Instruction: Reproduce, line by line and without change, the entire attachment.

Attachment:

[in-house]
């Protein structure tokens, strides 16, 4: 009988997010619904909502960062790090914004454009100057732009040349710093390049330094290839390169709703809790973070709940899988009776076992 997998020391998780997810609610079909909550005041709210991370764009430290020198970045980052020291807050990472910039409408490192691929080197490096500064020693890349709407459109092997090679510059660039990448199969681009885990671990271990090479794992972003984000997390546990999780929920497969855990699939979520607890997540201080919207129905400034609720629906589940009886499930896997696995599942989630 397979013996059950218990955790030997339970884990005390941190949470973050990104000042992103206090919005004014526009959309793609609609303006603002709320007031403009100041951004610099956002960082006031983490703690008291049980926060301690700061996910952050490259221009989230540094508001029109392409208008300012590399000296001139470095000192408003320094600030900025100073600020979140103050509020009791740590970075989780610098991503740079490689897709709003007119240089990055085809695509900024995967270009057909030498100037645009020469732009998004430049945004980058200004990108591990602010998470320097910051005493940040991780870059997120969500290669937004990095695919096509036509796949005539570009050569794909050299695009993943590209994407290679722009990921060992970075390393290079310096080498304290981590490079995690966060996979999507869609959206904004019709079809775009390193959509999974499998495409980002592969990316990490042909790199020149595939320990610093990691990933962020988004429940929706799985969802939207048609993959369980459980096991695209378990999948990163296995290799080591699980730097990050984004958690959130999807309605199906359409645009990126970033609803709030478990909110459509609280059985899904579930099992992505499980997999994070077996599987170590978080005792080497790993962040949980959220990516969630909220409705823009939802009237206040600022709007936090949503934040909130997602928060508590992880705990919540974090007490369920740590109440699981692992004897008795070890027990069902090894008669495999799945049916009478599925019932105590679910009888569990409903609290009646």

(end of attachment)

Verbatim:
[in-house]
């Protein structure tokens, strides 16, 4: 009988997010619904909502960062790090914004454009100057732009040349710093390049330094290839390169709703809790973070709940899988009776076992 997998020391998780997810609610079909909550005041709210991370764009430290020198970045980052020291807050990472910039409408490192691929080197490096500064020693890349709407459109092997090679510059660039990448199969681009885990671990271990090479794992972003984000997390546990999780929920497969855990699939979520607890997540201080919207129905400034609720629906589940009886499930896997696995599942989630 397979013996059950218990955790030997339970884990005390941190949470973050990104000042992103206090919005004014526009959309793609609609303006603002709320007031403009100041951004610099956002960082006031983490703690008291049980926060301690700061996910952050490259221009989230540094508001029109392409208008300012590399000296001139470095000192408003320094600030900025100073600020979140103050509020009791740590970075989780610098991503740079490689897709709003007119240089990055085809695509900024995967270009057909030498100037645009020469732009998004430049945004980058200004990108591990602010998470320097910051005493940040991780870059997120969500290669937004990095695919096509036509796949005539570009050569794909050299695009993943590209994407290679722009990921060992970075390393290079310096080498304290981590490079995690966060996979999507869609959206904004019709079809775009390193959509999974499998495409980002592969990316990490042909790199020149595939320990610093990691990933962020988004429940929706799985969802939207048609993959369980459980096991695209378990999948990163296995290799080591699980730097990050984004958690959130999807309605199906359409645009990126970033609803709030478990909110459509609280059985899904579930099992992505499980997999994070077996599987170590978080005792080497790993962040949980959220990516969630909220409705823009939802009237206040600022709007936090949503934040909130997602928060508590992880705990919540974090007490369920740590109440699981692992004897008795070890027990069902090894008669495999799945049916009478599925019932105590679910009888569990409903609290009646």